Showing posts from September, 2010

Island life (Sept 2010)


Premier Anna Bligh's views on North Stradbroke Island

It was great to read of Premier Anna Bligh’s concern for North Stradbroke Island in her recent article published in the Brisbane Times, see Saving my island 'oasis' from sand mining.
However, despite the heartfelt claim she makes, the Bligh Government has created confusion by stating in various ways that the island’s mineral sand resources could support a thriving island economy for 100 or 200 more years, when this is simply not the case (her Brisbane Times article mentions 100 years, while her 20 June media release said 200 years).

This backs the miners’ emotional, and false, claims that the island will be an economic black hole without them.

The facts: The truth is that commercial deposits of mineral sands (zircon, rutile and ilmenite), which have been mined for fifty years, will run out by 2027 at the latest.

In May 2009, CRL told the Australian Securities Exchange (ASX) that its workforce on the Island would halve once Yarraman closed in 2013. (See extract from letter at l…

Then and now: what CRL said about jobs before SaveStraddie

Here’s something to think about when considering the mining companies' claimed commitment to Straddie and economic contribution to the island.
In a letter to the ASX in May ’09 (prior to the Unimin takeover), CRL stated: “the company will move from the current two mine operation on NSI to a single mine operation when mining at Yarraman is completed in late 2013. . . No immediate job losses result from the strategy but with only one mine operating on NSI, employee numbers are expected to approximately halve by 2014.”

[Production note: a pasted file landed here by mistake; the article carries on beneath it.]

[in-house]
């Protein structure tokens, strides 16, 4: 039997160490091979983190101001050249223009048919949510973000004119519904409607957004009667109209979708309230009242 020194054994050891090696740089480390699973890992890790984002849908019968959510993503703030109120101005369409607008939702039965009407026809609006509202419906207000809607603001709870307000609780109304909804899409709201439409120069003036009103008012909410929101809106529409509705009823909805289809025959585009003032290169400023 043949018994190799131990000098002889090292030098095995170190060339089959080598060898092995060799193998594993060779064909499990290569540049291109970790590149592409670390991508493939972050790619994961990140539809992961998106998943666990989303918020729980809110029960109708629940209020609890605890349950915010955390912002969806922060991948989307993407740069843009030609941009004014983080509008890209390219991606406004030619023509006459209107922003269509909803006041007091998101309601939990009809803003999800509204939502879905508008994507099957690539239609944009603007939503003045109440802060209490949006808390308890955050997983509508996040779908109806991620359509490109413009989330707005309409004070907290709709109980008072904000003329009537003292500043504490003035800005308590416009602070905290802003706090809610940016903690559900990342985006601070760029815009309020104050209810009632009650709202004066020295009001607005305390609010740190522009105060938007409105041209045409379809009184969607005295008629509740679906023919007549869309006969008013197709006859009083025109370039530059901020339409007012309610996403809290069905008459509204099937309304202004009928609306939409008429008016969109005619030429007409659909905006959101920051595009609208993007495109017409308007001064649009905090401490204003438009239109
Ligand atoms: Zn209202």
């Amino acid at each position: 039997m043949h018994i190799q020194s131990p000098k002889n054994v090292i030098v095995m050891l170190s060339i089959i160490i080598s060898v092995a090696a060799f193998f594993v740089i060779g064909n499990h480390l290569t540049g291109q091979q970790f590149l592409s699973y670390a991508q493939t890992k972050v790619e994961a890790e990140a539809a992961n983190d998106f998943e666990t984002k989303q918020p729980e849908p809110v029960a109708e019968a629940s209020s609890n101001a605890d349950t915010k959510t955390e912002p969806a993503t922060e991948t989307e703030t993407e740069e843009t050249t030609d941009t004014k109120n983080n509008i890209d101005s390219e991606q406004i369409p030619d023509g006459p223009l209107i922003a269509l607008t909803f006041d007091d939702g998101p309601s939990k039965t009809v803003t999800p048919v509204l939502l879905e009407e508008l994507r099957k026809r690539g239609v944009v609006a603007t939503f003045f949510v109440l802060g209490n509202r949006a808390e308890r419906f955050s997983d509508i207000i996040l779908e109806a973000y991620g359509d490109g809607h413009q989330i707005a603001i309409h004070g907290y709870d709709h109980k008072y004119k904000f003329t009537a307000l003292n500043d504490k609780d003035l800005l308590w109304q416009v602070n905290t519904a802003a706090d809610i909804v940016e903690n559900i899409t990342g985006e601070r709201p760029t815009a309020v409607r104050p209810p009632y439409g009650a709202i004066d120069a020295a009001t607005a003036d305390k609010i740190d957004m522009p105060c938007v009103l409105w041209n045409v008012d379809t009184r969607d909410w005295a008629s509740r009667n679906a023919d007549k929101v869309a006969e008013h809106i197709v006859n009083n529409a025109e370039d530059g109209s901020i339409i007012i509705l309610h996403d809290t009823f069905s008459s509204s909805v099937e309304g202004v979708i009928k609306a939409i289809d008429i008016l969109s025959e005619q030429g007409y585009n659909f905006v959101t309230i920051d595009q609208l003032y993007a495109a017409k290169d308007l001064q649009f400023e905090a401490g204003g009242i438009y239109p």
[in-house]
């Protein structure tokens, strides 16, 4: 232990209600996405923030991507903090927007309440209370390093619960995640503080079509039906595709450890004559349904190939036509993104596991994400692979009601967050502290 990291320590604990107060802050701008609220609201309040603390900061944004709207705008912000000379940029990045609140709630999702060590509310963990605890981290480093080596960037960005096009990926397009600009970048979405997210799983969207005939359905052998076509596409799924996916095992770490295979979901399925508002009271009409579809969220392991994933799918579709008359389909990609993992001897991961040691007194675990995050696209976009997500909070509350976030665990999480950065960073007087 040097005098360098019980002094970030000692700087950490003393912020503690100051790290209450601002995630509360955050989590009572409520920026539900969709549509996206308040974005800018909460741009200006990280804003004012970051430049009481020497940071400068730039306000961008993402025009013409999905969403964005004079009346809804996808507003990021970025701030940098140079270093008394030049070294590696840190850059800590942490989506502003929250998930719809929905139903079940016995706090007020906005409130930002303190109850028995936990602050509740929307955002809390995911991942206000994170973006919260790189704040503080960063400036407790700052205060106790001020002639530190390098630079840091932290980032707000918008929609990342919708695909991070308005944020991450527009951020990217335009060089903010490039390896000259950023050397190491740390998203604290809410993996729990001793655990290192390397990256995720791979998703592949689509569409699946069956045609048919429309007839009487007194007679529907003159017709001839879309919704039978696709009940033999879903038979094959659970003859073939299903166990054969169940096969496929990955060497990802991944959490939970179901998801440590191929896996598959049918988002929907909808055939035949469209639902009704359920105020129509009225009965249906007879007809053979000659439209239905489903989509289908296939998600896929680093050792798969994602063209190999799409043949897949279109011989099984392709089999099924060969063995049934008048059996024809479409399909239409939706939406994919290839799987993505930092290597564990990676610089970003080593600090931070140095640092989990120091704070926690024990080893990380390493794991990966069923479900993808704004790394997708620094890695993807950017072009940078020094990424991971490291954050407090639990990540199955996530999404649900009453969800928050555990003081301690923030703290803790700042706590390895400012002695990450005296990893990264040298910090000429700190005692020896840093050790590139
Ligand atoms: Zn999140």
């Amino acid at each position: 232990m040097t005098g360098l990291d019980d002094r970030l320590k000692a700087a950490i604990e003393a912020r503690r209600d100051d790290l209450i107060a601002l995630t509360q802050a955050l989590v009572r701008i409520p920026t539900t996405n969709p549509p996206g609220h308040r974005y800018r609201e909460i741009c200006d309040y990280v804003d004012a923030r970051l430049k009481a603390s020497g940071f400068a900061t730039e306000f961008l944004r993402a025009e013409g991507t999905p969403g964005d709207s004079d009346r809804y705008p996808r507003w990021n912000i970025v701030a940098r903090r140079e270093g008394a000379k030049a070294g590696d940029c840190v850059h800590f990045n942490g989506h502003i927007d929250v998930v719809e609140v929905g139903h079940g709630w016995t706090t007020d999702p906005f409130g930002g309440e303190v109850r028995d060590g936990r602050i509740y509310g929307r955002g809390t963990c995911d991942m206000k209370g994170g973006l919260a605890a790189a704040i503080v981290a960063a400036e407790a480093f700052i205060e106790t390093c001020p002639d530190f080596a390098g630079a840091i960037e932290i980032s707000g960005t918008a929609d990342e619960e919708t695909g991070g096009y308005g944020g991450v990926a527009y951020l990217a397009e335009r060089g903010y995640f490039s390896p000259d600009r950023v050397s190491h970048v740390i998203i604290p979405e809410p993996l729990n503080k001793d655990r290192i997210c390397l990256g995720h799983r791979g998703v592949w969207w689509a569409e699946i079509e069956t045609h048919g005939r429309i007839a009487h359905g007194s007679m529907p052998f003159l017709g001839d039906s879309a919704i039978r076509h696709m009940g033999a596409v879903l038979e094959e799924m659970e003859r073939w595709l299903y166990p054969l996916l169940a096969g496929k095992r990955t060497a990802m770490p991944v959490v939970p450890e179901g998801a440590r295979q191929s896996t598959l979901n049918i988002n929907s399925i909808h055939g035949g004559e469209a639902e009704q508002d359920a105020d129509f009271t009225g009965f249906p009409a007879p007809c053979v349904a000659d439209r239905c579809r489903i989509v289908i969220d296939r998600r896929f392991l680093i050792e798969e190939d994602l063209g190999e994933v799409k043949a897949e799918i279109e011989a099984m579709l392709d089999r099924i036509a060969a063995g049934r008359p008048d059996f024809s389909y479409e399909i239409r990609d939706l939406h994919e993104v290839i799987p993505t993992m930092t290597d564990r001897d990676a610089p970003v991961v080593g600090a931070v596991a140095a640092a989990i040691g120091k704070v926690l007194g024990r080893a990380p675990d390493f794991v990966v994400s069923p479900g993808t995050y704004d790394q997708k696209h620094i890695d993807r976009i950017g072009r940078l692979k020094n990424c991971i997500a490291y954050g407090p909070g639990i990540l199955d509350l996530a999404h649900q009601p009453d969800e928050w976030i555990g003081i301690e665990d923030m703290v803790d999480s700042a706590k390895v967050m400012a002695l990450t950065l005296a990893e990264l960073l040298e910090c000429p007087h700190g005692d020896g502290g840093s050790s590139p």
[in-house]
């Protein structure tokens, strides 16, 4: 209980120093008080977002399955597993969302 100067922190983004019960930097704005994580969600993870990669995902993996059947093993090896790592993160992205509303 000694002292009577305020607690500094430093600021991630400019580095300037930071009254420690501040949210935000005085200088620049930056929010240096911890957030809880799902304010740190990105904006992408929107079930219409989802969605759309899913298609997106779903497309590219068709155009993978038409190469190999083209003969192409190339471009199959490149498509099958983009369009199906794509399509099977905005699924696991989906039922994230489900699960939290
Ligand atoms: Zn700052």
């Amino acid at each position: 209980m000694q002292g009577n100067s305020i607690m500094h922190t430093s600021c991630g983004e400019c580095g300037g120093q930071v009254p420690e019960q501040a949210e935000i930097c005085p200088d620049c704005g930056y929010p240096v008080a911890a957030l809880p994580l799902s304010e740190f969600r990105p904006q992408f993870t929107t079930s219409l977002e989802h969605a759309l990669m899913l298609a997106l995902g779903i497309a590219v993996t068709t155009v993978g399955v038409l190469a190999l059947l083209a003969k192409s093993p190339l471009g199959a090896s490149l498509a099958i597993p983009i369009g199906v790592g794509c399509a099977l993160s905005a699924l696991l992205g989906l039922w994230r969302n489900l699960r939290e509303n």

Stradbroke Chamber Music Festival Success

There can be no doubting the dedication and enthusiasm of the musicians from the Queensland Symphony Orchestra (QSO). Rachel Smith, Principal first violin with the QSO, has directed the Stradbroke Chamber Music Festival since its inauguration in 2007. This year, together with 12 or so of her fellow players plus other musicians, she again gave up her QSO 'break' to spend a week working hard on North Stradbroke Island (to say nothing of the many hours of organisation!).

While most visitors to Straddie are there for a holiday, these musicians rehearsed, presented four demanding concerts and held classes for local musicians. There certainly wasn’t much time for sightseeing! 
I have to confess to being a committed SCMF 'groupie'. I look forward to travelling 'overseas' for a week or so of R&R and taking in the sea air, the relaxed lifestyle and hospitality of the island and soaking up the beautiful music. The variety was amazing. We had gems such as the sparklin…

Court of Appeal win on construction sand

A July decision by the Court of Appeal has scuttled North Stradbroke Island miner Unimin’s attempts to resuscitate its bid to quarry millions of tonnes of low- value construction sand from the island.

The Court upheld Redland City Council’s 2008 unanimous decision to refuse a Unimin subsidiary the permits needed to remove sand from the island and truck it to the barge load-out at Dunwich for sale to the construction industry.

At the time, Unimin’s proposal caused outrage because of the disruption to the Dunwich community and environmental devastation that would be caused by the quarrying.

Many were concerned about the noise, pollution and safety issues associated with trucking.

They were also alarmed by the prospect of huge tracts of the island being dug up and exported to the mainland from long-life operations.